The Legend of Tarzan

The Legend of Tarzan nearly functions as a sequel of sorts, picking up where most other Tarzan movies leave off. It’s 1890 and the man formerly known as Tarzan, John Clayton III the Earl of Greystoke, and his beautiful wife Jane are happily married and living as aristocrats in England.

This particular Tarzan story is set against the historical and political backdrop of the European colonization of the African territories in the late 1880s. The continent of Africa is up for grabs, and the race to plunder its precious resources and reap the benefits of the booming slave trade has shifted into high gear. King Leopold II of Belgium is pressing his ravenous interests into the African Congo but is encountering powerful resistance from the indigenous population. tribal chief with a vendetta against Tarzan for the death of his only son strikes a deal with the Belgians: Deliver Tarzan, and be granted full access to the Congo. And so Tarzan must return to his native homeland to free hordes of natives from brutal slavery and rescue his beloved Jane from a ruthless and ambitious capitalist.

For all its efforts to achieve period and cultural authenticity, the point is ultimately rendered moot because of the film’s total dependency on fabricated imagery. CGI effects are to be expected, and the controlled environment of a London studio has its benefits, but the fact that not one frame of this film is shot on location in Africa severely undercuts its believability. And with all this rampant digital manipulation, the 4K Ultra HD picture further polarizes the issue to perpetuate a thoroughly uninvolving movie. Computer-generated jungle animals and green-screen backgrounds are accentuated to a higher degree, and even though it continually distracts from the story, the textures and details are consistently crisp and vivid in spite of a predominant sepia tone.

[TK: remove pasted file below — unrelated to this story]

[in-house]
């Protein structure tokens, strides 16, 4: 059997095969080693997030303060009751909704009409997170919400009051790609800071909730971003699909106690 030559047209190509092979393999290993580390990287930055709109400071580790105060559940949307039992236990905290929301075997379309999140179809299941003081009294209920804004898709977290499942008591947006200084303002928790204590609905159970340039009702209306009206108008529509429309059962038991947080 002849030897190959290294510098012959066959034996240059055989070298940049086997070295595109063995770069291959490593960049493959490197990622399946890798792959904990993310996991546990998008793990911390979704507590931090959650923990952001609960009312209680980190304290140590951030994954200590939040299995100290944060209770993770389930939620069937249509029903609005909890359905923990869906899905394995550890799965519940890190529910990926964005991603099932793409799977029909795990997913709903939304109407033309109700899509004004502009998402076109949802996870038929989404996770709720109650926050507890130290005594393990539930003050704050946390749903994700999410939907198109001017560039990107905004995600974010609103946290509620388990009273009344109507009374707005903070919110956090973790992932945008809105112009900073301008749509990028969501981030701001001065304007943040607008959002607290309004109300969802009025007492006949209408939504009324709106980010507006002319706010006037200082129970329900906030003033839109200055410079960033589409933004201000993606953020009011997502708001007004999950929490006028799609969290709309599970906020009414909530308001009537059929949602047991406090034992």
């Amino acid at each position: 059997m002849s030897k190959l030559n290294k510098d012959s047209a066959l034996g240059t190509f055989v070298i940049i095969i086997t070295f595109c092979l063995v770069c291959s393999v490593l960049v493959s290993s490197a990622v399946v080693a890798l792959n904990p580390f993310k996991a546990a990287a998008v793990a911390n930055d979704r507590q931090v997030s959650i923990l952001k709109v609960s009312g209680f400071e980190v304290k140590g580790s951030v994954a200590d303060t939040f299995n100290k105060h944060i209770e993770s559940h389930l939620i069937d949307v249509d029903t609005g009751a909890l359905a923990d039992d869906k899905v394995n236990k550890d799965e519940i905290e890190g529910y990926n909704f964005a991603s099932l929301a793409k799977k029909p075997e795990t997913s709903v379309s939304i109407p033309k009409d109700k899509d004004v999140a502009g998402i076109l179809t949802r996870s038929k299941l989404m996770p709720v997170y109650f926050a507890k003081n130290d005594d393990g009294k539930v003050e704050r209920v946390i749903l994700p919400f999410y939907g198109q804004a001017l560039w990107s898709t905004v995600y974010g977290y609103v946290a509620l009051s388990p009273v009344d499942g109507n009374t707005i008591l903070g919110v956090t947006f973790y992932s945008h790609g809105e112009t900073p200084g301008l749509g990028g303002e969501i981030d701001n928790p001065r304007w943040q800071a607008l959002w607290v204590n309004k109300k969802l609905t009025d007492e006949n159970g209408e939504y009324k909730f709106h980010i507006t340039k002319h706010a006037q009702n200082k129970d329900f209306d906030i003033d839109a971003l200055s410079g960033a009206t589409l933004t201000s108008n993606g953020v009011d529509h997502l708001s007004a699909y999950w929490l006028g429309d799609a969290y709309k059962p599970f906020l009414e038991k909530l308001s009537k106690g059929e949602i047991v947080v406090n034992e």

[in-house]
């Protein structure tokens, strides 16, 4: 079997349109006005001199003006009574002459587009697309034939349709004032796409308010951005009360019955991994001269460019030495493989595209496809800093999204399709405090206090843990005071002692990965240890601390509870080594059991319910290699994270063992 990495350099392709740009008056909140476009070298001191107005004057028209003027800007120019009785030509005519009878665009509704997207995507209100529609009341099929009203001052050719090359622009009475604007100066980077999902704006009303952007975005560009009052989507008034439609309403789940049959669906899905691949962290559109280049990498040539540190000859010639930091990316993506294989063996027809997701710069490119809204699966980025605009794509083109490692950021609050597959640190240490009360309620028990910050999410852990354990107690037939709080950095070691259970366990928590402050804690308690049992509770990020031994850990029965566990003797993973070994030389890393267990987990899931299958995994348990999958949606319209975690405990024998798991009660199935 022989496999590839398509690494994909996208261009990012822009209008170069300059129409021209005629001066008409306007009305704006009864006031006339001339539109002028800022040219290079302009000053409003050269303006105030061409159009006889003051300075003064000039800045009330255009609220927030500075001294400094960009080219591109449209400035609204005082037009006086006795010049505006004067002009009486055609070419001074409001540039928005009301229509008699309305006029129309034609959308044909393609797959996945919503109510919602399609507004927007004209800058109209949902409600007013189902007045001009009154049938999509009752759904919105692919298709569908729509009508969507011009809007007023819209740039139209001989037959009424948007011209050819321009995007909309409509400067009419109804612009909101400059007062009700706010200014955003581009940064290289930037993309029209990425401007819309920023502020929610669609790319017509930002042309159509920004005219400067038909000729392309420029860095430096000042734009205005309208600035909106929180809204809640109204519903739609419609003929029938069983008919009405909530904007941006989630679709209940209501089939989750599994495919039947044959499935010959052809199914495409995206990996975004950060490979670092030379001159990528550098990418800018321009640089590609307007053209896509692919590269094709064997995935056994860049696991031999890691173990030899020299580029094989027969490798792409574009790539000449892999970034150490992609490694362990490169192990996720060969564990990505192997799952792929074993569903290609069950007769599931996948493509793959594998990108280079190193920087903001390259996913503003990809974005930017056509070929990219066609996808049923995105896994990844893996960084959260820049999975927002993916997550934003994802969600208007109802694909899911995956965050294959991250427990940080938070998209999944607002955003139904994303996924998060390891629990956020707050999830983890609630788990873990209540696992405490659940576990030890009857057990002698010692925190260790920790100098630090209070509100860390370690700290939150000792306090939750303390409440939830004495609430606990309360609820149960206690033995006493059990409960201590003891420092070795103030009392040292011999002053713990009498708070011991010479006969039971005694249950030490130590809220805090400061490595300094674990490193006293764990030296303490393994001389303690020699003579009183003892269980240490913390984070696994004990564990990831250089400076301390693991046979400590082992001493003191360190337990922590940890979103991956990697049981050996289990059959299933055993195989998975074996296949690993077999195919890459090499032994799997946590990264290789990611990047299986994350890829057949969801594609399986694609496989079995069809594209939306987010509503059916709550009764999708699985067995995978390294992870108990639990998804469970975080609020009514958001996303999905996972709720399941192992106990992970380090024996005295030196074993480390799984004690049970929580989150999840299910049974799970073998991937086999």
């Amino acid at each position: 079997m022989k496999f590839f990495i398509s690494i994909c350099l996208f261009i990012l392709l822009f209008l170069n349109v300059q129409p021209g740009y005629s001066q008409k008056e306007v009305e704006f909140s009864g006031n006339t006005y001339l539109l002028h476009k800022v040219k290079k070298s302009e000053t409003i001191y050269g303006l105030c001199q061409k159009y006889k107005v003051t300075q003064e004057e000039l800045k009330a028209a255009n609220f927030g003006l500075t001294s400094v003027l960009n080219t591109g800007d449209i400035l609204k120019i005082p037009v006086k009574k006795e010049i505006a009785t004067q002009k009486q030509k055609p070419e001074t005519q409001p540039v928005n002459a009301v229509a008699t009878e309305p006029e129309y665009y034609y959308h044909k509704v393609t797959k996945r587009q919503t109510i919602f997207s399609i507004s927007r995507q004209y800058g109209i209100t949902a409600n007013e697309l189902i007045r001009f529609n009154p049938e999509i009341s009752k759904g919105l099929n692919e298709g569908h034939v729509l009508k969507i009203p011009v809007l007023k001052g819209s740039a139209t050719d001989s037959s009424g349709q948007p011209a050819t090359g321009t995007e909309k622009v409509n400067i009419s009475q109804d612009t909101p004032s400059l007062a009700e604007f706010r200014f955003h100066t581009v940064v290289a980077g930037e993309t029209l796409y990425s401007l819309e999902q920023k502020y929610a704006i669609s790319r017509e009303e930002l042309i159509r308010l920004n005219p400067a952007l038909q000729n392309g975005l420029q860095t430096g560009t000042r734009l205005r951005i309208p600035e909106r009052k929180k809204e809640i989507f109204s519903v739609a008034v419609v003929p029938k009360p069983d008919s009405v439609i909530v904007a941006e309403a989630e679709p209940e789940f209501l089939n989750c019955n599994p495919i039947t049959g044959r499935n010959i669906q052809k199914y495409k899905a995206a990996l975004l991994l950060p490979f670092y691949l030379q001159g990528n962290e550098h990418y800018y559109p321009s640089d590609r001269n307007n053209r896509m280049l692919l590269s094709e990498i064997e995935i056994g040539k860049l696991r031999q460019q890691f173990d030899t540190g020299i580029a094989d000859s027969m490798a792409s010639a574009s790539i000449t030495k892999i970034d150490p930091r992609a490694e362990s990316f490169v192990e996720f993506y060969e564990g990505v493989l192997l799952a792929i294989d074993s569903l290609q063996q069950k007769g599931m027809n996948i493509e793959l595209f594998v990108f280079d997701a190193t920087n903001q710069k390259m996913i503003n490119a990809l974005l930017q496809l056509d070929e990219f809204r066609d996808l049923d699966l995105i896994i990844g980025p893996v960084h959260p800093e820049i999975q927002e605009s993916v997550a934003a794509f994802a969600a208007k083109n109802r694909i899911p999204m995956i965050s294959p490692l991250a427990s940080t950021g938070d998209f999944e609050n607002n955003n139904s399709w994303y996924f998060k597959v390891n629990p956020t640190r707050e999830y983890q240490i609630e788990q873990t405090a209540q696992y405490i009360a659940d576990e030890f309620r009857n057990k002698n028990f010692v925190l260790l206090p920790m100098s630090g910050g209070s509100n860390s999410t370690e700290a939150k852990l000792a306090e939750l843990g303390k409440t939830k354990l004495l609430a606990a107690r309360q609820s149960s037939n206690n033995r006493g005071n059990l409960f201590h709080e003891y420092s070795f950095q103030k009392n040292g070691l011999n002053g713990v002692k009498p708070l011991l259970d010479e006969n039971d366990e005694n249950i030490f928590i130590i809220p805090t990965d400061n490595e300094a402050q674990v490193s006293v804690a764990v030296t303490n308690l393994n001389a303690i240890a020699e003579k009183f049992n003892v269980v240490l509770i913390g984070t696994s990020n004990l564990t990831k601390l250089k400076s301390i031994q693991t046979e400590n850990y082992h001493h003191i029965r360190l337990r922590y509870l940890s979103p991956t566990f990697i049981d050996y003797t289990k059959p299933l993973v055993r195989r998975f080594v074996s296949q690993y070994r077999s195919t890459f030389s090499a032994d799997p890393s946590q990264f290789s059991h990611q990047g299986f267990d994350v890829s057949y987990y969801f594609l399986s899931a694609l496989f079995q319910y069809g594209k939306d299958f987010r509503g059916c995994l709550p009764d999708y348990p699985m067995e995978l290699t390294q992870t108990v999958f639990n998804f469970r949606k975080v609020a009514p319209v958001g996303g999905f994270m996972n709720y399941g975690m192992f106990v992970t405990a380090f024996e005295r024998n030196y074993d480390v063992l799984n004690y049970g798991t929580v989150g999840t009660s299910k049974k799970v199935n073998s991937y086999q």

The sound defers to a raucously engaging Dolby Atmos mix on both the 4K and standard Blu-ray versions. There is marvelous directionality from the surround speakers and a truly enveloping background ambience that features rampaging gorillas, attacking hippos, stampeding wildebeests, and a pulse-pounding score to back it all up. If you like sound you can feel, The Legend of Tarzan does not disappoint.

Extras are on the standard HD Blu-ray copy and consist solely of a string of production featurettes and a PSA on the continuing problem of ivory poachers in Africa. Digital Copy included.

Studio: Warner Bros., 2016
Aspect Ratio: 2.40:1
Audio Format: Dolby Atmos
Length: 109 mins.
MPAA Rating: PG-13
Director: David Yates
Starring: Alexander Skarsgård, Christoph Waltz, Samuel L. Jackson